New Project: California MPA Monitoring Data Integration

Kelp Forest off of Monastery Beach taken with an MPA. ©Monterey Bay Aquarium, photo by Patrick Webster

California’s network of marine protected areas (MPAs) serves to protect and manage the diversity and abundance of marine life, the habitats species depend on and the integrity of the ecosystems themselves. One challenge to safeguarding these resources is understanding how they are changing over time and space. While CeNCOOS and SCCOOS have multiple accessible datasets and ocean models drawing from an unparalleled array of assets in place across the entire state, products tailored specifically for quantifying changes in the MPAs do not yet exist.

With a new grant from California’s Ocean Protection Council (OPC), CeNCOOS is developing developing curated data analytics that compile environmental, water quality and MPA monitoring data — including data on runoff, atmosphere and ocean physics, ocean biogeochemistry and ecosystems. By pulling this information together in easily accessible data products, resource managers will have greater knowledge to manage these key resources using sound science. The project will integrate field observations and ocean weather data into new products that will capture information relevant to individual MPAs, their surrounding waters and the regional climatic conditions. Developing these tools will allow for a better understanding of connectivity between MPAs and will ultimately provide a more comprehensive picture to better inform decisions on how to manage the valuable habitats and living resources in our region.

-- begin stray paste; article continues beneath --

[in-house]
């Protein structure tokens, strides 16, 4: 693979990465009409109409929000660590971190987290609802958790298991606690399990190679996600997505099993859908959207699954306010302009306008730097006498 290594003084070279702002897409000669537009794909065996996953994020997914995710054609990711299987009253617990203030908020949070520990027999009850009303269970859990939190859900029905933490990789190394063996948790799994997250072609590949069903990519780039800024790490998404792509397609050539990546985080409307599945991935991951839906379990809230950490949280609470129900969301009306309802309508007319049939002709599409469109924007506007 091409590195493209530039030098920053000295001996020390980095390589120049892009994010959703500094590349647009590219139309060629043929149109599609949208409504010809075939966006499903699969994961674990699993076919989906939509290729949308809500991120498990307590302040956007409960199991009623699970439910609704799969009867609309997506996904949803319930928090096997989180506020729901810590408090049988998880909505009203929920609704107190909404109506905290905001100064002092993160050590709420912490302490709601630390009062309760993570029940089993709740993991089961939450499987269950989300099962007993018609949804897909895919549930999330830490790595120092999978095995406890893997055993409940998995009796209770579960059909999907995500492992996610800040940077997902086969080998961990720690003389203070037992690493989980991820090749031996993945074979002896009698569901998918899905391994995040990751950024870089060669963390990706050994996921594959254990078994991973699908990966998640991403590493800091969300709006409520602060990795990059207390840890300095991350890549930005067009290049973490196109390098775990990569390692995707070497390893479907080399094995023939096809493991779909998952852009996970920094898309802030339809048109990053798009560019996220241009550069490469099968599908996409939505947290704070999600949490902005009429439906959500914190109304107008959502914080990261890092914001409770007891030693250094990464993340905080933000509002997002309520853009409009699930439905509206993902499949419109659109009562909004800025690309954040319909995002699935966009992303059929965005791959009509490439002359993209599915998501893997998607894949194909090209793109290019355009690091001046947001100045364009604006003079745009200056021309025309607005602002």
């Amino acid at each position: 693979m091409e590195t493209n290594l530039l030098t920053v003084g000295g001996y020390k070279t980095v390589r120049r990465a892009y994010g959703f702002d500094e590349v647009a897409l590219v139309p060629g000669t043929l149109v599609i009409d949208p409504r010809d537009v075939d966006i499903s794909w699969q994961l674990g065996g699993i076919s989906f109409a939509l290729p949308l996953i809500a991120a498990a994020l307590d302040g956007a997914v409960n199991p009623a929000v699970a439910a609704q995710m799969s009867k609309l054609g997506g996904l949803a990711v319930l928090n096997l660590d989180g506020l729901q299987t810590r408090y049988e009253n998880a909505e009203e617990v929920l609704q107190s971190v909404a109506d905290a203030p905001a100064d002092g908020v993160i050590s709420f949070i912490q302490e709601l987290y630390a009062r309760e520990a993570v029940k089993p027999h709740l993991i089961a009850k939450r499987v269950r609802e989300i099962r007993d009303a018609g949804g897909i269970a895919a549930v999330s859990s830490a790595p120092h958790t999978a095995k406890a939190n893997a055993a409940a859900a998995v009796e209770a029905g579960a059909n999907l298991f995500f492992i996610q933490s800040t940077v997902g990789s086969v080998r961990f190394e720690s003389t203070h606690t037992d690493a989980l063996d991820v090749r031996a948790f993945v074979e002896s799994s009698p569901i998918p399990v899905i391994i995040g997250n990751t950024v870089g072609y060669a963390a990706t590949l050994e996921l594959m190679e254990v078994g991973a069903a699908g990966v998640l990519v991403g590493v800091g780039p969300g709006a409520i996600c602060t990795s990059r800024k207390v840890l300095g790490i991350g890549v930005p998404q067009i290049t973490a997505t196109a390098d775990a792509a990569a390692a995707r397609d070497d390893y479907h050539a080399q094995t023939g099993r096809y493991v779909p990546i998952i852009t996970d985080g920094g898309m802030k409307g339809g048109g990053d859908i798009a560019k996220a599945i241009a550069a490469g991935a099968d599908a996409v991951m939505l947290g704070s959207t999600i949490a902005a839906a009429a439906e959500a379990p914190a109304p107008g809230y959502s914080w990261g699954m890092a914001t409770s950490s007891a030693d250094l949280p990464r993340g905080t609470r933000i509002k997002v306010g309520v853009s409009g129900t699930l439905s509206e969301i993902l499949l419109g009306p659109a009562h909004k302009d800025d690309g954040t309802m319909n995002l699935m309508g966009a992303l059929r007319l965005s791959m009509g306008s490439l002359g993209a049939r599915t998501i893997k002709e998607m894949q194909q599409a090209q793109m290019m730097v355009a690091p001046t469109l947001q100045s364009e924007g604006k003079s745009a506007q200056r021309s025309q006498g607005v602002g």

Project partners include the Southern California Coastal Ocean Observing System (SCCOOS) and the University of California, Santa Cruz (UCSC), along with other MPA project contributions from Moss Landing Marine Laboratories (MLML), the University of California, Santa Barbara (UCSB), Reef Check, California State University, Monterey Bay (CSUMB), EcoTrust and many more.